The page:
Carotid Wars Episode VI: Return of the Standard
In modern medicine, a novel treatment or procedure typically needs decades to demonstrate efficacy compared with the previous standard and to make its way into routine clinical practice. More than 20 years ago, the young Challenger, carotid endarterectomy (CEA), defeated the old Standard, medical treatment, in the battlefields of North American Symptomatic Carotid Endarterectomy Trial (NASCET) and European Carotid Stenosis Trial (ECST). This victory established a new era of “The Surgical Empire,” and CEA was crowned as the treatment of choice for moderate and severe symptomatic carotid stenosis. However, despite the overall robust benefit from CEA, there were some fronts where the victory was less rotund. Subgroup analysis of pooled data from the large randomized controlled trials (RCTs) showed the lowest degree of benefit from surgery in women, patients <75 years of age, and patients undergoing CEA beyond 2 weeks after their last ischemic event. For patients with symptomatic stenosis >50%, the number needed to treat by CEA increased 4-fold in women, 3-fold in patients aged <65 years, and 25-fold in whom surgery was performed >12 weeks after the ischemic event.1 Women had lower risk of ipsilateral ischemic stroke on medical treatment and higher operative risk than men.
Our protagonists express different arguments to defend a similar position. Drs Brown and Chaturvedi agree that medical treatment has dramatically evolved since the early CEA trials. Contemporary medical forces include more effective antithrombotic regimens, wide use of high-dose statins and low low-density lipoprotein goal (<70 mg/dL), and aggressive reduction of vascular risk factors using guidelines-derived blood pressure and diabetes management as well as more effective smoking cessation and physical activity programs. The revolution was consummated with the landing of Stenting and Aggressive Medical Management for Preventing Recurrent stroke in Intracranial Stenosis (SAMMPRIS) starship, which widely opened the eyes of the stroke community to the finding that optimal medical treatment (OMT) was superior to the best endovascular treatment available for symptomatic intracranial stenosis in the setting of an RCT.2
However, optimal surgical treatment has also evolved in the meantime. The results of NASCET and ECST led to massive endorsement of CEA, which became a widespread procedure with low rates of periprocedural complications in most high-volume centers. The surgical technique of performing CEA still continues to evolve. Although the use of eversion endarterectomy has largely replaced the traditional longitudinal endarterectomy, a review of 5 RCTs showed no significant differences in the rates of perioperative stroke, any stroke, death, or local complications compared with conventional endarterectomy. The use of patch of autologous vein or synthetic material represents another technical advance and is associated with a significant reduction in perioperative risk of stroke or death (60%), perioperative arterial occlusion (85%), and restenosis on long-term follow-up (80%).3 Furthermore, unlike initial carotid trials, CEA under local anesthesia is becoming more widespread. Although small randomized trials suggest that the use of local anesthesia may be associated with a trend toward a reduced perioperative death, a large multicenter RCT has shown no difference in operative risk of stroke or death combined. Overall, the rate of ipsilateral stroke or death at 30 days after CEA is ≈6% in recent RCTs of CEA versus carotid angioplasty/stenting, on top of contemporary medical treatment, despite the optimization of technical and surgical management!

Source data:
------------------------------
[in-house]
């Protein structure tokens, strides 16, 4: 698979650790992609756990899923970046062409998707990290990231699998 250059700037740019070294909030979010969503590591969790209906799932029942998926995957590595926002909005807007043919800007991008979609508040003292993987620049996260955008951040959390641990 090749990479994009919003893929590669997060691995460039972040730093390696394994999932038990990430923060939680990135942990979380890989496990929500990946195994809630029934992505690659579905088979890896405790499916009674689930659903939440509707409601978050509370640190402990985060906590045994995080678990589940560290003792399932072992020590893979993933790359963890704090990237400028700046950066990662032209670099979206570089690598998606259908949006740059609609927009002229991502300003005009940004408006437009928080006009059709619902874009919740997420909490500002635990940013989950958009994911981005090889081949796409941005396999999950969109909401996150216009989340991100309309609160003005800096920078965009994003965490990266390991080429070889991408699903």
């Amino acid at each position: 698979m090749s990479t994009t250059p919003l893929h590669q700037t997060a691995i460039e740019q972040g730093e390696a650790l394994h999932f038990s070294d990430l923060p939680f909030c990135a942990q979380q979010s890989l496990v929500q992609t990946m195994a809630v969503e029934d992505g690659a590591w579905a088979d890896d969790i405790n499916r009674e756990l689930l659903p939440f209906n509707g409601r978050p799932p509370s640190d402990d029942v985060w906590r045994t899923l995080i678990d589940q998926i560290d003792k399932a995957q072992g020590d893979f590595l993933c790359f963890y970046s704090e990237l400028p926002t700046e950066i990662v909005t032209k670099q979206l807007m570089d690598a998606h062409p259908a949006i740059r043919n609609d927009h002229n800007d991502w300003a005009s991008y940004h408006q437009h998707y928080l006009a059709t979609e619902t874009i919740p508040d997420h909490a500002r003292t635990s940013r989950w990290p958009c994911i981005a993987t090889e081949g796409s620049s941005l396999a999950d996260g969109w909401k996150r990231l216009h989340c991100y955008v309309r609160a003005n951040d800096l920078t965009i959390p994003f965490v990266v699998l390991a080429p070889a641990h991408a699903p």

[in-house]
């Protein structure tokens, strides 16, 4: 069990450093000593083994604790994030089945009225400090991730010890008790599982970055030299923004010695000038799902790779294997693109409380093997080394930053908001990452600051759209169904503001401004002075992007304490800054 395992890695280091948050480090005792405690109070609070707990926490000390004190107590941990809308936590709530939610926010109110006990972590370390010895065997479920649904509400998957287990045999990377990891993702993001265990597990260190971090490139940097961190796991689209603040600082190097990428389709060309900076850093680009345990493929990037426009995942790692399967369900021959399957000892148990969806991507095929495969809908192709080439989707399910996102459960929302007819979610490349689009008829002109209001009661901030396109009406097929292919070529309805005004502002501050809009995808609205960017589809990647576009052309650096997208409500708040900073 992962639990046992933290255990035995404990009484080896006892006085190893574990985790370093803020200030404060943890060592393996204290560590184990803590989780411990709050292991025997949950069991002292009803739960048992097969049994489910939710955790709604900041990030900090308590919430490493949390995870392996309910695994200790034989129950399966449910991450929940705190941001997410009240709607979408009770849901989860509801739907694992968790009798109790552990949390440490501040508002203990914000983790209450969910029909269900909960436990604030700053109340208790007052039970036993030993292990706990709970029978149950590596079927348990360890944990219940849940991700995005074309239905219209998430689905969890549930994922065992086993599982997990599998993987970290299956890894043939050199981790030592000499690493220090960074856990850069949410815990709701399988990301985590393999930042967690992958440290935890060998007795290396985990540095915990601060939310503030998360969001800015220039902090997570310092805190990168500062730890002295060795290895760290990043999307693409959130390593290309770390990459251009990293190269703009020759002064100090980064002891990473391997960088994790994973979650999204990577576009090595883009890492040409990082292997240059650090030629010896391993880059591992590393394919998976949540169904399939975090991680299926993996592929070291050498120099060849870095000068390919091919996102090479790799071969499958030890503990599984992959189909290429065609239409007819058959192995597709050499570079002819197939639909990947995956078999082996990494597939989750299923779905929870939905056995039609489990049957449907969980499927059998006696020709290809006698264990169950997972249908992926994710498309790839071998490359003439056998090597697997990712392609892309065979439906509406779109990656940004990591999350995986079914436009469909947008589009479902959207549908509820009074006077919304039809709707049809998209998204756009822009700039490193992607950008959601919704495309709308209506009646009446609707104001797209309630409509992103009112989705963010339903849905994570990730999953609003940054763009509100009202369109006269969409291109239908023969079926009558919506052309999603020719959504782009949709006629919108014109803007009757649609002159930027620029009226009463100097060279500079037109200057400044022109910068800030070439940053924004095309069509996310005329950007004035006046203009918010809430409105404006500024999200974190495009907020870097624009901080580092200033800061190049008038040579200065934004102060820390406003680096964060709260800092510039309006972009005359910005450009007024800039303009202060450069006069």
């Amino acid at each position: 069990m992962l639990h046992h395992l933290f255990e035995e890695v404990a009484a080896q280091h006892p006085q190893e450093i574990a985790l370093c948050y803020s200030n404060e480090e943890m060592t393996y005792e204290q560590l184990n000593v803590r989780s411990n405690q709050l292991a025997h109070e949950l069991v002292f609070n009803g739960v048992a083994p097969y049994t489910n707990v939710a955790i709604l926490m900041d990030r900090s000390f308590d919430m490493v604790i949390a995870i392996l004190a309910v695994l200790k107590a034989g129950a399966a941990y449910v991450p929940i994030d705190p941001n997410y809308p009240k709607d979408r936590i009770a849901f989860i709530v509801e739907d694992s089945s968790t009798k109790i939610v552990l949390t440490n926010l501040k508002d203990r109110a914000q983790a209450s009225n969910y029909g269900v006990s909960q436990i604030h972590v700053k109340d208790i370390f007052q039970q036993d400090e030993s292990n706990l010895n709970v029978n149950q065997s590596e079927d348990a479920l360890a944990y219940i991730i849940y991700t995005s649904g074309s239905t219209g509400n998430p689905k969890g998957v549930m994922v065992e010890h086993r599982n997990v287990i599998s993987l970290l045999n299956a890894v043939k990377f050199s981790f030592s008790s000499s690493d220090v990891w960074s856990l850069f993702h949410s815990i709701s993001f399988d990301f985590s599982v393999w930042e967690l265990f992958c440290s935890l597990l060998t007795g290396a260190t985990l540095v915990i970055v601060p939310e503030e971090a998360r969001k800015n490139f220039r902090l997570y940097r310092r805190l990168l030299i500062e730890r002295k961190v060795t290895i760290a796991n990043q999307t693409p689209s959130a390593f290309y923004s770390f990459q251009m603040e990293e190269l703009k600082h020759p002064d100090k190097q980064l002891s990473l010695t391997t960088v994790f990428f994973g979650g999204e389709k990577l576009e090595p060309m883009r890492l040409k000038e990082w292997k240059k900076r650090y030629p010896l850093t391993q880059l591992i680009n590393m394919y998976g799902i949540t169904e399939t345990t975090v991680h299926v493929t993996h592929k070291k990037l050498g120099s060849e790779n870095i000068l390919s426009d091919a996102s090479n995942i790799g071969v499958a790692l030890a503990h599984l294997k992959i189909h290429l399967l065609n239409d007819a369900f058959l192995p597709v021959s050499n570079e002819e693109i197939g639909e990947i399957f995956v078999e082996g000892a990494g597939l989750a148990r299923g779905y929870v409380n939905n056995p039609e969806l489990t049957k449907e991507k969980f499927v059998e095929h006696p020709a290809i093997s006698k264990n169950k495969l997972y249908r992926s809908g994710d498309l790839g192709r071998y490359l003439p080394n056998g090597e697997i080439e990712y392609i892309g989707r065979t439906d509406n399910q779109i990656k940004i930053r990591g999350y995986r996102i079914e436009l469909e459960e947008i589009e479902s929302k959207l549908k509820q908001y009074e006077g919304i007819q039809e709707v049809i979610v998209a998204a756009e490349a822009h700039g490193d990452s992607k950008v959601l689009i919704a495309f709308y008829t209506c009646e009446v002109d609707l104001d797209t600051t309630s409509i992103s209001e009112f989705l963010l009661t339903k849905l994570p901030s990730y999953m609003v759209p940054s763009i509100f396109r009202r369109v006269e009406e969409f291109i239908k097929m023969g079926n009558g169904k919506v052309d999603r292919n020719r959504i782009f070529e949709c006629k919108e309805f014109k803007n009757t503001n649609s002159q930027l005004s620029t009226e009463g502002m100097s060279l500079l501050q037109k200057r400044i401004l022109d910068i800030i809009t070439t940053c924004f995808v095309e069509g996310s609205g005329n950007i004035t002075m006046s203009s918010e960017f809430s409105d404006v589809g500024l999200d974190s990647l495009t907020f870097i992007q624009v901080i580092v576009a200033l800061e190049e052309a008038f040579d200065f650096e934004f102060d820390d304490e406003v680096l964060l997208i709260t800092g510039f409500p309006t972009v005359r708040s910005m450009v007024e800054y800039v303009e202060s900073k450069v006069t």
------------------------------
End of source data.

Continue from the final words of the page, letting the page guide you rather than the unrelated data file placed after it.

Additional factors other than the degree of carotid stenosis should be considered when deciding on CEA plus OMT versus OMT alone in our patient. Early surgery might be preferred in the presence of an irregular or ulcerated plaque or even mobile thrombus on carotid ultrasound or 3D-MRI, since it is a marker of plaque instability. Scattered infarcts on diffusion-weighted imaging in recently symptomatic patients may reflect plaque aggressiveness and high risk of early recurrence. High or even moderate surgical risk would shift the balance toward OMT. There are also factors that need to be considered when attempting to optimize medical therapy. Aggressive blood pressure control may be challenging if the patient has a contralateral carotid occlusion. Blood pressure lowering regimen needs to be carefully selected based on the patient’s comorbidities and treatment goals. Although dual antiplatelet therapy seems to be effective shortly after treatment initiation, its long-term safety is uncertain. The time required for other strategies including statins and aggressive risk factors control for reducing the risk of stroke is uncertain. Last, although optimal and aggressive medical treatment has been demonstrated to reduce the stroke risk in RCTs, its feasibility and implementation in routine patients care remains challenging in many parts of the world.
In light of the available evidence, it seems that improvement curves of both treatment modalities did not run in parallel over the past 2 decades. Milestone advances in medical stroke prevention strategies have led to an unavoidable intersection of the 2 curves in some patients with symptomatic carotid stenosis. It seems that contemporary OMT is ready to challenge CEA on some fronts. How should we treat our patients? We are divided, but anxiously await the initiation and completion of CREST-2 trial to find out whether OMT will take revenge.
The opinions expressed in this article are not necessarily those of the editors or of the American Heart Association. This article is Part 3 of a 3-part article. Parts 1 and 2 appear on pages 2955 and 2957, respectively.
- Received June 17, 2013.
- Accepted June 21, 2013.
- © 2013 American Heart Association, Inc.